• They are precursors to the formation of metabolic neurotransmitter substances like serotonin that are critical to brain signaling and function.
  • They support adrenal gland function.
  • They stimulate the immune system.
  • They are powerful antioxidants and coenzymes that assist other nutrients.

Supplements that may improve your internal landscape

Vitamin C
Vitamin C is a nutrient superstar that is essential for life. Needed by the adrenal glands along with vitamin B5 (pantothenic acid) to manufacture the stress hormones (adrenaline, noradrenaline, epinephrine, norepinephrine and cortisol), vitamin C stimulates the immune system to produce the potent virus-killing protein interferon, which prevents metabolic stress. It is also the body’s premier water-soluble, free-radical scavenging antioxidant, and is critically needed to produce collagen, the connective glue that literally holds the body together. 1,000-3,000 mg daily.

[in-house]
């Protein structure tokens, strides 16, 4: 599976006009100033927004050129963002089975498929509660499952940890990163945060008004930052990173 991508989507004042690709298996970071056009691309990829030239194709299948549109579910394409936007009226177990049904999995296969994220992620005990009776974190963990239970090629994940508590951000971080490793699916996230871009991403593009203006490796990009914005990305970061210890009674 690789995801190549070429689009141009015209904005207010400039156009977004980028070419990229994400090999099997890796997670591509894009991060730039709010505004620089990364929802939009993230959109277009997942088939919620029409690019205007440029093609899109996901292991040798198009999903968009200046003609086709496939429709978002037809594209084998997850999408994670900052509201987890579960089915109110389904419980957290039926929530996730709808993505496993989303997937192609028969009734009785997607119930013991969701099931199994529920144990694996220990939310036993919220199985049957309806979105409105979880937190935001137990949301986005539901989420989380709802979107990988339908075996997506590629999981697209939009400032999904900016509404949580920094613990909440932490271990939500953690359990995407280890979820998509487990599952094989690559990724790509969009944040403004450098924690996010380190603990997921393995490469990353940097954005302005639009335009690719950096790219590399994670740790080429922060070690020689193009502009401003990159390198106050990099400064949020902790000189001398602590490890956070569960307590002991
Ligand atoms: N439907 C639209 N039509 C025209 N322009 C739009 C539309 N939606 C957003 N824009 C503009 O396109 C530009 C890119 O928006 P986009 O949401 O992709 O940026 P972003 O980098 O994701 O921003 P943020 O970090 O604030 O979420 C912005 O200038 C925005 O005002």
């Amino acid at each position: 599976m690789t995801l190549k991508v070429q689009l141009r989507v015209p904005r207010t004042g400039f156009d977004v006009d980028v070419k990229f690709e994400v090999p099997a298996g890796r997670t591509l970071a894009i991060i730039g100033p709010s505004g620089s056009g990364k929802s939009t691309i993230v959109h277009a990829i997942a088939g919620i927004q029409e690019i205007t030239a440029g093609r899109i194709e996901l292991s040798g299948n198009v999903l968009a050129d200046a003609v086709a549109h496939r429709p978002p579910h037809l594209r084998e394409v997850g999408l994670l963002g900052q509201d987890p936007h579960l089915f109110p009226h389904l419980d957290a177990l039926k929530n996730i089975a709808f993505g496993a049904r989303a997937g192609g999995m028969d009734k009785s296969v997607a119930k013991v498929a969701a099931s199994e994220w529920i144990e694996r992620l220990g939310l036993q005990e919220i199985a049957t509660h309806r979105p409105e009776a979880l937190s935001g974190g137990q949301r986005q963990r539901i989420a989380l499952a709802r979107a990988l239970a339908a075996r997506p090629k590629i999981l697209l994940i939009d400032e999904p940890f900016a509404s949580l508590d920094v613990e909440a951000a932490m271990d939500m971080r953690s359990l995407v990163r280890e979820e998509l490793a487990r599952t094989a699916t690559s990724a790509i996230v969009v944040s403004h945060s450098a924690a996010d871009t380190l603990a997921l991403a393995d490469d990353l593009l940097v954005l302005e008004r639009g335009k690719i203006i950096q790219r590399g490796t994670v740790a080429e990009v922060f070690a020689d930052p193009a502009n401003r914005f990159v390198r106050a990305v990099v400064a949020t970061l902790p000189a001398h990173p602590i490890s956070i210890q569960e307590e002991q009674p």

Vitamin E
Vitamin E is an incredibly powerful fat-soluble antioxidant that reduces blood pressure and a natural blood thinner that prevents life-threatening clots. 400 IU daily.

Chromium is a mineral required in trace amounts by the pancreas to produce the blood sugar regulating hormone insulin. Adequate insulin levels effectively clear excess sugar from the bloodstream. Balanced levels prevent hypoglycemia (low blood sugar) which typically results in depression, lethargy brain fog, exhaustion and craving for more sugary foods. 400 mcg daily.

Magnesium is an essential macromineral with antispasmodic properties that naturally relaxes muscles. This effect prevents constriction of airways, common in panic attacks and other high stress situations. It also prevents over-constriction of the arteries, which causes high blood pressure. 400-800 mg daily.